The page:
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How banks can build better engagement with business customers

With a new year just around the corner, December is typically a month in which people take the time to reflect and remember upon the year gone by. Dealt its fair share of political and economic twists and turns, it’s not surprising uncertainty has hung over the nation, denting both consumer and business confidence in 2017. In fact, in October the Federation of Small Businesses’ Small Business Index for Q3 2017 revealed a record proportion (13%) of SMEs currently expect to sell, shut up shop or downsize.

During challenging times like this managing and retaining relations with all types of customers can become increasingly difficult. They can become uncertain and in some cases, less loyal. In fact, according to a report by Infosys in 2009, following the 2008 global financial crisis, 36% of customers across the globe changed their main bank.

With this in mind, what can customer-facing businesses across all industries – banks and other financial services companies – do to boost the engagement and loyalty of their small business customers, as 2018 approaches?

1)     Embrace the omni-channel customer experience

Providing a seamless experience across multiple channels should be at the core of all business’ customer engagement strategies, regardless of whether it is B2C or B2B. A customer needs to feel confident that their needs will be met by their chosen provider, whether it’s through an interaction in-branch with in person or reaching out on online.

With the emergence of a tech-savvy nation, the role of face-to-face in the customer journey is dwindling. All types of customers, including SMEs, now expect mobile apps and want to be able to use products or services without talking to a single person. Never has implementing a omni-channel experience been more important.

2)     Invest in technology to nail personalisation

For providers working with small businesses, it’s important they understand that every moment of interaction is chance to impress and make them aware of other areas in which they can add value, which can ultimately drive further and long-lasting engagement. 

For example, a recent report by Strands, provider of financial management technology, found that while 91 per cent of SMEs feel that their bank “understands their financial needs well or fairly well”, 40 per cent cite a lack of personalisation as a major reason for leaving their current provider.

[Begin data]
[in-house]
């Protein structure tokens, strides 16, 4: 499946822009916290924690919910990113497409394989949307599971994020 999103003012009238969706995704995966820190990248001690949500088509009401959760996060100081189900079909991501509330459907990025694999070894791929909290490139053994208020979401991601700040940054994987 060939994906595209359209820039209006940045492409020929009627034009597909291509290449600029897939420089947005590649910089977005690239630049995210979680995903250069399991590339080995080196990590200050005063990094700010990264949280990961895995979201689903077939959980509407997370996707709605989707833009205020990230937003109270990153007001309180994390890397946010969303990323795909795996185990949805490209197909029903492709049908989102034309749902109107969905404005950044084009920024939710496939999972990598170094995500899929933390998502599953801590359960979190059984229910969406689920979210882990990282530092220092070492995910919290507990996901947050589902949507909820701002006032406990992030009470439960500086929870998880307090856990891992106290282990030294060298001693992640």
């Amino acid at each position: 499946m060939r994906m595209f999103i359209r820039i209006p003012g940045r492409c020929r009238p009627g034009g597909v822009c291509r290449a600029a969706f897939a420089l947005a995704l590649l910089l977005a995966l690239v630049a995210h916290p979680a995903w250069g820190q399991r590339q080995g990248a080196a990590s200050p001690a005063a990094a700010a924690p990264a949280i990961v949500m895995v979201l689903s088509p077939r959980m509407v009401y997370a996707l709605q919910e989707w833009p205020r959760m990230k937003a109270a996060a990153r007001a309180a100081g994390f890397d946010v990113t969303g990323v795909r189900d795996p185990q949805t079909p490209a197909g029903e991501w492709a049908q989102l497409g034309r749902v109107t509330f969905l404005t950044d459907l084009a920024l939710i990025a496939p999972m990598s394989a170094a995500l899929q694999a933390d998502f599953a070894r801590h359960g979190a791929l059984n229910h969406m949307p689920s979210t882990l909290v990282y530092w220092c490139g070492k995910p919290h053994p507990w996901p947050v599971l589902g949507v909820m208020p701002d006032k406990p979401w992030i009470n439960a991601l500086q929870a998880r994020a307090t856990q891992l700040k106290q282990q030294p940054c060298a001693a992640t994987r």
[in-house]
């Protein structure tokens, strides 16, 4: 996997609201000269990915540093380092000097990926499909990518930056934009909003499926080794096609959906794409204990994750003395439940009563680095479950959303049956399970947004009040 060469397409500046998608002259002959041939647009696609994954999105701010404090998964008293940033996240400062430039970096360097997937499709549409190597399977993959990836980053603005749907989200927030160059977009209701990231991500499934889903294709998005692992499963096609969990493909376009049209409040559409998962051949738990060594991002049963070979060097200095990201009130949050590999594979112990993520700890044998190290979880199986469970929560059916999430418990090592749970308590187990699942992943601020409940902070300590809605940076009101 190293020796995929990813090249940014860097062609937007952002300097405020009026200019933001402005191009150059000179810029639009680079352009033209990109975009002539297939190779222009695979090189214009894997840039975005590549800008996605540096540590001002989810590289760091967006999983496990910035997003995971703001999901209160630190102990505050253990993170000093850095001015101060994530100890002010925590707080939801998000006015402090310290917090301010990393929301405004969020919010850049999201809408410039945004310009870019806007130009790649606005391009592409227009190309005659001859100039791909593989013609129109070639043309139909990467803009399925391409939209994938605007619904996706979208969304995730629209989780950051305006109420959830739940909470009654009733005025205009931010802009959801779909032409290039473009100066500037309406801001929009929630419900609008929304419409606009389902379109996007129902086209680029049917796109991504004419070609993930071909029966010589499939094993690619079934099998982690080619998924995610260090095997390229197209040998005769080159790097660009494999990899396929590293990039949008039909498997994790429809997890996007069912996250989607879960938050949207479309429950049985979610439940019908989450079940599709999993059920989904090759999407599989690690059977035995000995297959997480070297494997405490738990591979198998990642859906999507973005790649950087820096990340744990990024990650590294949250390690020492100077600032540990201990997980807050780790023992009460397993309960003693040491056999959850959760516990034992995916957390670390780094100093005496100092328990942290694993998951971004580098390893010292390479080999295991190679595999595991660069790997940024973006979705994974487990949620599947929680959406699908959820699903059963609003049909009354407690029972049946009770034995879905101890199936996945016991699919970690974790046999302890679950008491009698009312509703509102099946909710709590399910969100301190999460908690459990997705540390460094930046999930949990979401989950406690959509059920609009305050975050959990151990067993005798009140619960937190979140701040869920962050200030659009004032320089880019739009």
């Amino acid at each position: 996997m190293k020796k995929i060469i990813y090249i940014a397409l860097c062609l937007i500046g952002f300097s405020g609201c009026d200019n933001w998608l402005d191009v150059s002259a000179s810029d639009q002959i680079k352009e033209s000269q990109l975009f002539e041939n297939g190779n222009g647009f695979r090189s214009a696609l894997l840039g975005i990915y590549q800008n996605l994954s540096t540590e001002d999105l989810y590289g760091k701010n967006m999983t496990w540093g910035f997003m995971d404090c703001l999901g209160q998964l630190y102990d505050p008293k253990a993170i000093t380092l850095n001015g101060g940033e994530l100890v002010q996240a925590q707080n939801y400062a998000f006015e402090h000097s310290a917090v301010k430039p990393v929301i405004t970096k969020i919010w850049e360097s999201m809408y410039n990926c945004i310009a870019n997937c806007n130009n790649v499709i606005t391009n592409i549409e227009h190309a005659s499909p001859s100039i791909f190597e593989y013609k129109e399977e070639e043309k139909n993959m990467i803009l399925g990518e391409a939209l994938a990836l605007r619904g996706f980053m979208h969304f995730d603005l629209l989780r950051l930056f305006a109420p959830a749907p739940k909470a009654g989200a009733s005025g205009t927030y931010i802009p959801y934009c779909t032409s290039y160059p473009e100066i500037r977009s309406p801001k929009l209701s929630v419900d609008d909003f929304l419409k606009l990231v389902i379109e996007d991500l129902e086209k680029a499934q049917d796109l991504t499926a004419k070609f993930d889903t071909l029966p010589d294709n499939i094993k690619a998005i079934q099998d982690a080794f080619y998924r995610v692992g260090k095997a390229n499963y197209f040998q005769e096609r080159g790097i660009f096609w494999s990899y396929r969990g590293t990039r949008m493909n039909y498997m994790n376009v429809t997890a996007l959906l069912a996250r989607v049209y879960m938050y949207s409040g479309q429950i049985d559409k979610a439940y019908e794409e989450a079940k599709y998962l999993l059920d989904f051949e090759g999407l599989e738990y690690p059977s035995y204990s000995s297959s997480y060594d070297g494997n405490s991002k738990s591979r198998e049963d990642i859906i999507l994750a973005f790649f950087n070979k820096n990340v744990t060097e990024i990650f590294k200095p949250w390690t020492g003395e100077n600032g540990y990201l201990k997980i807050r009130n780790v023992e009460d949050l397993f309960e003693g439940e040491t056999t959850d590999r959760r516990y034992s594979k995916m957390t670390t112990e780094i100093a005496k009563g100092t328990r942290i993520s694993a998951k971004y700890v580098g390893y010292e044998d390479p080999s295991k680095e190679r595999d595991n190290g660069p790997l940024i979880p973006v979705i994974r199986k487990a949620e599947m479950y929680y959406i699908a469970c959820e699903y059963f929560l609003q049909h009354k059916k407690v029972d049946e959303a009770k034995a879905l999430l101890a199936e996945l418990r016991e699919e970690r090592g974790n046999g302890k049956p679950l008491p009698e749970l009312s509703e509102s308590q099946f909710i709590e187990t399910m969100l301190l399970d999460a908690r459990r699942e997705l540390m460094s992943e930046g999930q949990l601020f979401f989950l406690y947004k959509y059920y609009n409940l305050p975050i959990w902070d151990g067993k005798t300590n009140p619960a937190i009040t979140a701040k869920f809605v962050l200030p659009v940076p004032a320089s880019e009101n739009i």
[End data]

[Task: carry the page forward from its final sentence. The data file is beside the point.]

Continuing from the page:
This highlights the clear opportunity that the rise of Artificial Intelligence presents for providers to enhance and personalise the customer experience for SMEs. Chatbots, in particular, could move beyond a customer service role to one where they offer real engagement with a small business’ needs. 

In Sweden, Swedbank has developed a web assistant called Nina, which has an average of 30,000 conversations per month and can handle more than 350 different customer questions. There’s huge potential for chatbots to really add value to the customer journey of a small business customer.

3)     Recognise the importance of customer retention

There’s an argument to be made that customers are more likely to remain loyal during times of uncertainty, as they seek reassurance with familiar businesses and brands they already know and trust. This represents an opportunity for providers to further engage with their existing small business customer base and lead them on a path to advocacy.

When you consider it can cost five times as much to acquire a new customer than retain one, it’s important businesses invest in their retention strategies, and looking after your customers can reap rewards. According to research by Bain & Company increasing customer retention rates by 5% can  increase profits by 25% to 95%.

Customers that are engaged with a business and happy with their experience are more likely to become advocates in the long term, which can help during challenging times.

Ultimately, when it comes to B2B customer engagement, banks need to make sure they’re interacting with their business customers at relevant, opportune moments. By taking advantage of the power of personalised, data-driven messages banks can demonstrate their importance in new ways and add real value that goes beyond what their customers typically expect of them.   


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